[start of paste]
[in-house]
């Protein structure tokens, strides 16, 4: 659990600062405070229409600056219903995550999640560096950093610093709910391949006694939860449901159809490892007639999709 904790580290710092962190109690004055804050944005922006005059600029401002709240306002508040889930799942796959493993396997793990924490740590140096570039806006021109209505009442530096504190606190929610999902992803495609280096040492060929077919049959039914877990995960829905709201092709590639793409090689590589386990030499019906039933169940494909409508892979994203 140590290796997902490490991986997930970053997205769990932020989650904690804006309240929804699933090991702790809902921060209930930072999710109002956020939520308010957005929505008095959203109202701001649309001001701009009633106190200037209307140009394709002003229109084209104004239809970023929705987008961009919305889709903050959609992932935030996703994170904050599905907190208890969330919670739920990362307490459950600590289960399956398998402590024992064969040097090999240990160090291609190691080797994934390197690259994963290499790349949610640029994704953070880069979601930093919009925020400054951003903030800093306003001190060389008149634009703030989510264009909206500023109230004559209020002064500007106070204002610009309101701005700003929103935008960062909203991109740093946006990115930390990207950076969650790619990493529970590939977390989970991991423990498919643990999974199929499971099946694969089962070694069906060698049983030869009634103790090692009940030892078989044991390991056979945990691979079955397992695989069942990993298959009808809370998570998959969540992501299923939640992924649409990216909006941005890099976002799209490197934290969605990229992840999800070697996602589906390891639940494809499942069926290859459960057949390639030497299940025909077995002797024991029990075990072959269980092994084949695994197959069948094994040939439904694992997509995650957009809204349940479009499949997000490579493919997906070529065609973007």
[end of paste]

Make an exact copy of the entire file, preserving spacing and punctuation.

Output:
[in-house]
């Protein structure tokens, strides 16, 4: 659990600062405070229409600056219903995550999640560096950093610093709910391949006694939860449901159809490892007639999709 904790580290710092962190109690004055804050944005922006005059600029401002709240306002508040889930799942796959493993396997793990924490740590140096570039806006021109209505009442530096504190606190929610999902992803495609280096040492060929077919049959039914877990995960829905709201092709590639793409090689590589386990030499019906039933169940494909409508892979994203 140590290796997902490490991986997930970053997205769990932020989650904690804006309240929804699933090991702790809902921060209930930072999710109002956020939520308010957005929505008095959203109202701001649309001001701009009633106190200037209307140009394709002003229109084209104004239809970023929705987008961009919305889709903050959609992932935030996703994170904050599905907190208890969330919670739920990362307490459950600590289960399956398998402590024992064969040097090999240990160090291609190691080797994934390197690259994963290499790349949610640029994704953070880069979601930093919009925020400054951003903030800093306003001190060389008149634009703030989510264009909206500023109230004559209020002064500007106070204002610009309101701005700003929103935008960062909203991109740093946006990115930390990207950076969650790619990493529970590939977390989970991991423990498919643990999974199929499971099946694969089962070694069906060698049983030869009634103790090692009940030892078989044991390991056979945990691979079955397992695989069942990993298959009808809370998570998959969540992501299923939640992924649409990216909006941005890099976002799209490197934290969605990229992840999800070697996602589906390891639940494809499942069926290859459960057949390639030497299940025909077995002797024991029990075990072959269980092994084949695994197959069948094994040939439904694992997509995650957009809204349940479009499949997000490579493919997906070529065609973007």